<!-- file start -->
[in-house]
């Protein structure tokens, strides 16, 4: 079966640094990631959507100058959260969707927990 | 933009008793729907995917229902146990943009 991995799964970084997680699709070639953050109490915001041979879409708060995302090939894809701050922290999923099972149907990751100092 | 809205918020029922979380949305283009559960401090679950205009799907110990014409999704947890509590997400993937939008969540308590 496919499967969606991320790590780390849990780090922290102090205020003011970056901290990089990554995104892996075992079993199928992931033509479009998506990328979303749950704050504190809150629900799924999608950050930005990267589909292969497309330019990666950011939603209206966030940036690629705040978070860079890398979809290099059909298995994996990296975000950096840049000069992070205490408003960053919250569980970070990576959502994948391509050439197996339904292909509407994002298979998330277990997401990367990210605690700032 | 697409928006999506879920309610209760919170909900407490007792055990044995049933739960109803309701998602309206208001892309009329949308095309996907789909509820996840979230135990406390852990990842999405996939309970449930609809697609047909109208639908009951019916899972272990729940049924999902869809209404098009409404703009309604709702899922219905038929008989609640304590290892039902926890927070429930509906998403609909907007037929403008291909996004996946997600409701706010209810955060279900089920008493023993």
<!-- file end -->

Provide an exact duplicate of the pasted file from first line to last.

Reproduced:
[in-house]
């Protein structure tokens, strides 16, 4: 079966640094990631959507100058959260969707927990 | 933009008793729907995917229902146990943009 991995799964970084997680699709070639953050109490915001041979879409708060995302090939894809701050922290999923099972149907990751100092 | 809205918020029922979380949305283009559960401090679950205009799907110990014409999704947890509590997400993937939008969540308590 496919499967969606991320790590780390849990780090922290102090205020003011970056901290990089990554995104892996075992079993199928992931033509479009998506990328979303749950704050504190809150629900799924999608950050930005990267589909292969497309330019990666950011939603209206966030940036690629705040978070860079890398979809290099059909298995994996990296975000950096840049000069992070205490408003960053919250569980970070990576959502994948391509050439197996339904292909509407994002298979998330277990997401990367990210605690700032 | 697409928006999506879920309610209760919170909900407490007792055990044995049933739960109803309701998602309206208001892309009329949308095309996907789909509820996840979230135990406390852990990842999405996939309970449930609809697609047909109208639908009951019916899972272990729940049924999902869809209404098009409404703009309604709702899922219905038929008989609640304590290892039902926890927070429930509906998403609909907007037929403008291909996004996946997600409701706010209810955060279900089920008493023993």